Overview

Distribution

Localities documented in Tropicos sources

Lycopersicum Hill:
Honduras (Mesoamerica)

Note: This information is based on publications available through Tropicos and may not represent the entire distribution. Tropicos does not categorize distributions as native or non-native.
Creative Commons Attribution Non Commercial Share Alike 3.0 (CC BY-NC-SA 3.0)

© Missouri Botanical Garden, 4344 Shaw Boulevard, St. Louis, MO 63110 USA

Source: Missouri Botanical Garden

Trusted

Article rating from 0 people

Average rating: 2.5 of 5

Localities documented in Tropicos sources

Lycopersicon Mill.:
Colombia (South America)

Note: This information is based on publications available through Tropicos and may not represent the entire distribution. Tropicos does not categorize distributions as native or non-native.
  • Idárraga-Piedrahita, A., R. D. C. Ortiz, R. Callejas Posada & M. Merello. 2011. Flora de Antioquia. Catálogo de las Plantas Vasculares, vol. 2. Listado de las Plantas Vasculares del Departamento de Antioquia. Pp. 1-939.   http://www.tropicos.org/Reference/100008595 External link.
Creative Commons Attribution Non Commercial Share Alike 3.0 (CC BY-NC-SA 3.0)

© Missouri Botanical Garden, 4344 Shaw Boulevard, St. Louis, MO 63110 USA

Source: Missouri Botanical Garden

Trusted

Article rating from 0 people

Average rating: 2.5 of 5

Evolution and Systematics

Functional Adaptations

Functional adaptation

Plants starve caterpillars: tomato
 

Leaves of tomatoes break down a key nutrient within an herbivore using enzymatic degradation.

   
  "The growth and development of insect herbivores depends on their ability to acquire essential amino acids by digestion of plant protein. Here, we describe the biochemical and structural features of the defense-related TD2 [threonine deaminase paralog] isoform from tomato that exploits this nutritional vulnerability. TD2 appears to reduce herbivory by acting in the insect gut to degrade Thr[eonine], which is an essential and limiting nutrient for the growth of lepidopteran larvae (11)." (Gonzales-Vigil et al.:5897)
  Learn more about this functional adaptation.
  • Gonzales-Vigil E; Bianchetti CM; Phillips GN; Howe GA. 2011. Adaptive evolution of threonine deaminase in plant defense against insect herbivores. Proceedings of the National Academy of Sciences. 108(14): 5897.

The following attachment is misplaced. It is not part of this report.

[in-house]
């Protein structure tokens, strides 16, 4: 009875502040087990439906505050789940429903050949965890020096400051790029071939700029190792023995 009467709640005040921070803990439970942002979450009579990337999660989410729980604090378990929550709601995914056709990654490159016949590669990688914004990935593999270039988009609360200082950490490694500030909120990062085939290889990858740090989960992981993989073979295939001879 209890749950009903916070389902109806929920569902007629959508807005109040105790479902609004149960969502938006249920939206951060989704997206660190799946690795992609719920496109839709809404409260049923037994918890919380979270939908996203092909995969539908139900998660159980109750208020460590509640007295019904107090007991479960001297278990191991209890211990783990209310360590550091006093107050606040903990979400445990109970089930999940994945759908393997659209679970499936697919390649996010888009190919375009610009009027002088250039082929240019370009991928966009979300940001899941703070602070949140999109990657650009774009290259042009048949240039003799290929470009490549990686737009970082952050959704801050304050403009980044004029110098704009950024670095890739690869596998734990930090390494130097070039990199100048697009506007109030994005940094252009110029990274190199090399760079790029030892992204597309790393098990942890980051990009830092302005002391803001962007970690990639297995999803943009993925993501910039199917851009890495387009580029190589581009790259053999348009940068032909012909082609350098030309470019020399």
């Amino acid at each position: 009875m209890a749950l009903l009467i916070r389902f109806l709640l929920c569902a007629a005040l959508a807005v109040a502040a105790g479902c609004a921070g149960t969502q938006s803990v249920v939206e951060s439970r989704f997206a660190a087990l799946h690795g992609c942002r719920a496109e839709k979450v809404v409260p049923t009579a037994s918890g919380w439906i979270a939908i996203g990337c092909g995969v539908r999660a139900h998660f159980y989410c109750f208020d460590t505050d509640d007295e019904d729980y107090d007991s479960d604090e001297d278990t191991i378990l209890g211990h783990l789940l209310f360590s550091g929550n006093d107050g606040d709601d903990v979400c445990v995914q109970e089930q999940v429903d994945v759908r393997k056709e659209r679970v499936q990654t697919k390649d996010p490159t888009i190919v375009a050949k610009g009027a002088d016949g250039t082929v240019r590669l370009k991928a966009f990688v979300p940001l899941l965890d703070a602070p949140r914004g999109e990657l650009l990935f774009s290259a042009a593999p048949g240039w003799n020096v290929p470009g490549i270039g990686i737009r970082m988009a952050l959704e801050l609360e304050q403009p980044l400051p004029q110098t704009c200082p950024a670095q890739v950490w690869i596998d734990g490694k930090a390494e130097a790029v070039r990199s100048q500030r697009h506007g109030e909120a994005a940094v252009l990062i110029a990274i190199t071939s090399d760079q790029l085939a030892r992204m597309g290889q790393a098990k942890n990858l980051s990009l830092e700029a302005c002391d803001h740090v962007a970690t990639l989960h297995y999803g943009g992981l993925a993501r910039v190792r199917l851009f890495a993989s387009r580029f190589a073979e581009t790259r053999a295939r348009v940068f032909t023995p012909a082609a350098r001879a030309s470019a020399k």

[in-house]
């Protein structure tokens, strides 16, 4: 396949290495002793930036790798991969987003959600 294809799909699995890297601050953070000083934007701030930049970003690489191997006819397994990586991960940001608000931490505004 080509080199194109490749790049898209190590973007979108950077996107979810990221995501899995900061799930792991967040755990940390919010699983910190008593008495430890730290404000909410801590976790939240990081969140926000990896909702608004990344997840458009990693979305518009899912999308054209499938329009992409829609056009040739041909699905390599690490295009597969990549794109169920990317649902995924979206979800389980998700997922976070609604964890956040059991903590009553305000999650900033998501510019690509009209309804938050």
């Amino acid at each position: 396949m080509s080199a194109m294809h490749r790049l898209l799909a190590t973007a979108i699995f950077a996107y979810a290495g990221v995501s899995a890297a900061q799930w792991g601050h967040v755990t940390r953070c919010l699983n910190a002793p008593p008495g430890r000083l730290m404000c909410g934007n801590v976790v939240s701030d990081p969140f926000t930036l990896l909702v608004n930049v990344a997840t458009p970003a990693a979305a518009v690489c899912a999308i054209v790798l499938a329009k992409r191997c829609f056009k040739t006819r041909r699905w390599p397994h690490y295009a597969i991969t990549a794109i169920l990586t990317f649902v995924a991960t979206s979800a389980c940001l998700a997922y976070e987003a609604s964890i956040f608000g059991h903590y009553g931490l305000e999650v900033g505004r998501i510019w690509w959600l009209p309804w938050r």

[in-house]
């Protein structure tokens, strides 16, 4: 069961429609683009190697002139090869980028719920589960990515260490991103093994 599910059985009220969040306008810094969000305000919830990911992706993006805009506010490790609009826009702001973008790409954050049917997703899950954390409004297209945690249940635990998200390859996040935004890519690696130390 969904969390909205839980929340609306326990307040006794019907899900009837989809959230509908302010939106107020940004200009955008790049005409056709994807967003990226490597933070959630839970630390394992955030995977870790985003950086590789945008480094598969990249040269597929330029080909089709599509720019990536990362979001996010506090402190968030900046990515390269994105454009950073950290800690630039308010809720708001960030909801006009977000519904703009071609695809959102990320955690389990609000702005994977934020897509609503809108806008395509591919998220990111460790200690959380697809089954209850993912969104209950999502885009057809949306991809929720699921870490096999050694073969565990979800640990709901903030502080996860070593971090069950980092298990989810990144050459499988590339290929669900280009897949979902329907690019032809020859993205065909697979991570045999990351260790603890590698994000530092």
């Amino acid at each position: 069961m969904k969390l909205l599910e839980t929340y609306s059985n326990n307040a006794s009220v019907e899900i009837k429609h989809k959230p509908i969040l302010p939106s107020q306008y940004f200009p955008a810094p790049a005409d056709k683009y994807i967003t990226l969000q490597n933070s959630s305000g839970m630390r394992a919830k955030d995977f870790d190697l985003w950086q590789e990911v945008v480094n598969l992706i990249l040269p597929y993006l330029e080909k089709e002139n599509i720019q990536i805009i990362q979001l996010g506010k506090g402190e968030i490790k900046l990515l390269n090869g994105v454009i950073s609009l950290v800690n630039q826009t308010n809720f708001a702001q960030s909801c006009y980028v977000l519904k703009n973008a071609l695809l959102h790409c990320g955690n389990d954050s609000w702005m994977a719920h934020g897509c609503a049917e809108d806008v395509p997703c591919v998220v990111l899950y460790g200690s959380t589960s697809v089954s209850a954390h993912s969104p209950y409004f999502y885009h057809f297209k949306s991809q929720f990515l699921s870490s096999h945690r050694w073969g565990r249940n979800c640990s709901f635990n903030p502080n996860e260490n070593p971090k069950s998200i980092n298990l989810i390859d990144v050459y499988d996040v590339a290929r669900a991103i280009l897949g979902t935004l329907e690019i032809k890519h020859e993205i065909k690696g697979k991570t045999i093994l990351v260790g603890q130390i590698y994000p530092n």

Creative Commons Attribution Non Commercial 3.0 (CC BY-NC 3.0)

© The Biomimicry Institute

Source: AskNature

Trusted

Article rating from 0 people

Average rating: 2.5 of 5

Molecular Biology and Genetics

Molecular Biology

Statistics of barcoding coverage: Solanum sp.

Barcode of Life Data Systems (BOLDS) Stats
Public Records: 0
Specimens with Barcodes: 3
Species With Barcodes: 1
Creative Commons Attribution 3.0 (CC BY 3.0)

© Barcode of Life Data Systems

Source: Barcode of Life Data Systems (BOLD)

Trusted

Article rating from 0 people

Average rating: 2.5 of 5

Wikipedia

Lycopersicon

Lycopersicon was a genus in the flowering plant family Solanaceae (the nightshades and relative). It contains 13 confirmed species in the tomato group of nightshades; a few others might also belong here. First removed from the genus Solanum by Philip Miller in 1754, its removal leaves the latter genus paraphyletic, so modern botanists generally accept the names in Solanum. The name Lycopersicon (from Greek λύκοπερσικων meaning "wolf peach") is still used by gardeners, farmers, and seed companies. Collectively, the species in this group apart from the common cultivated plant are called wild tomatoes.

Cladistic analysis of DNA sequence data confirms Lycopersicon as a clade that is part of a lineage of nightshades also including the potato (S. tuberosum). If it is desired to continue use of Lycopersicon, it can be held as a section inside the potato-tomato subgenus whose name has to be determined in accordance with the ICBN.[1]

Selected species[edit]

Former specific names are cited if they have significantly changed when moving to kamatis, are:[1]

Arcanum group

Lycopersicon group

(Tomato)Lycopersicon flowers, and developing fruit

Eriopersicon group

Neolycopersicon group

Other "wild tomatoes"[edit]

Fruiting branch of Solanum carolinense. These "wild tomatoes" are poisonous.

Colloquially, wild tomato is used for several unrelated Solanum species with tomato-like fruit or leaves. The term is inaccurate and may be dangerous, as some of these species may be fatally poisonous:

and others

References[edit]

  1. ^ a b Solanaceae Source [2008]

Footnotes[edit]

Creative Commons Attribution Share Alike 3.0 (CC BY-SA 3.0)

Source: Wikipedia

Unreviewed

Article rating from 0 people

Average rating: 2.5 of 5

Disclaimer

EOL content is automatically assembled from many different content providers. As a result, from time to time you may find pages on EOL that are confusing.

To request an improvement, please leave a comment on the page. Thank you!